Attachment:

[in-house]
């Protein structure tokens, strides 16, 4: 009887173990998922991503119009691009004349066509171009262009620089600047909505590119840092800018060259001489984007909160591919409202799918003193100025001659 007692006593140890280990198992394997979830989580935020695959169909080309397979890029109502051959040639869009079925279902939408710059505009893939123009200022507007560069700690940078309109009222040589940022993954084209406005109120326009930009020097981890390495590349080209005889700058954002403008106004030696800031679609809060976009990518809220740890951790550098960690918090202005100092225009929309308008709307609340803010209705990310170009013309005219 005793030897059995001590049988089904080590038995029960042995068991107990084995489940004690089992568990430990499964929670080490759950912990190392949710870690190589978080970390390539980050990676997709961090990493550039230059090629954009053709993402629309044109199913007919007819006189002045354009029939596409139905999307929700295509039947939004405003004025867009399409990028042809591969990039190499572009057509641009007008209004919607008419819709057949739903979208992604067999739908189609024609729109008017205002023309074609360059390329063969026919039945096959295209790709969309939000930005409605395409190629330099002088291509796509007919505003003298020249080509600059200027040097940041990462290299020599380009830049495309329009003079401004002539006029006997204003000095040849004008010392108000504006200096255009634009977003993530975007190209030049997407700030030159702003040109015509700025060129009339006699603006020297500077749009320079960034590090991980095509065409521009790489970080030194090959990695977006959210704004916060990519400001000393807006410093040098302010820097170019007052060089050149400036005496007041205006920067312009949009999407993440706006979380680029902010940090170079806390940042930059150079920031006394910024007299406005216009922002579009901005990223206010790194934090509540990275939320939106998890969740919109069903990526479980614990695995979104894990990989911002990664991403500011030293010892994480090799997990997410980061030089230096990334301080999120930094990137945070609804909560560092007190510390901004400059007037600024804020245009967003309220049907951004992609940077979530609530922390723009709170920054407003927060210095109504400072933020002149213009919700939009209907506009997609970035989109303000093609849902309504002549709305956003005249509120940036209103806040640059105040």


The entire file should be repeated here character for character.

[in-house]
């Protein structure tokens, strides 16, 4: 009887173990998922991503119009691009004349066509171009262009620089600047909505590119840092800018060259001489984007909160591919409202799918003193100025001659 007692006593140890280990198992394997979830989580935020695959169909080309397979890029109502051959040639869009079925279902939408710059505009893939123009200022507007560069700690940078309109009222040589940022993954084209406005109120326009930009020097981890390495590349080209005889700058954002403008106004030696800031679609809060976009990518809220740890951790550098960690918090202005100092225009929309308008709307609340803010209705990310170009013309005219 005793030897059995001590049988089904080590038995029960042995068991107990084995489940004690089992568990430990499964929670080490759950912990190392949710870690190589978080970390390539980050990676997709961090990493550039230059090629954009053709993402629309044109199913007919007819006189002045354009029939596409139905999307929700295509039947939004405003004025867009399409990028042809591969990039190499572009057509641009007008209004919607008419819709057949739903979208992604067999739908189609024609729109008017205002023309074609360059390329063969026919039945096959295209790709969309939000930005409605395409190629330099002088291509796509007919505003003298020249080509600059200027040097940041990462290299020599380009830049495309329009003079401004002539006029006997204003000095040849004008010392108000504006200096255009634009977003993530975007190209030049997407700030030159702003040109015509700025060129009339006699603006020297500077749009320079960034590090991980095509065409521009790489970080030194090959990695977006959210704004916060990519400001000393807006410093040098302010820097170019007052060089050149400036005496007041205006920067312009949009999407993440706006979380680029902010940090170079806390940042930059150079920031006394910024007299406005216009922002579009901005990223206010790194934090509540990275939320939106998890969740919109069903990526479980614990695995979104894990990989911002990664991403500011030293010892994480090799997990997410980061030089230096990334301080999120930094990137945070609804909560560092007190510390901004400059007037600024804020245009967003309220049907951004992609940077979530609530922390723009709170920054407003927060210095109504400072933020002149213009919700939009209907506009997609970035989109303000093609849902309504002549709305956003005249509120940036209103806040640059105040």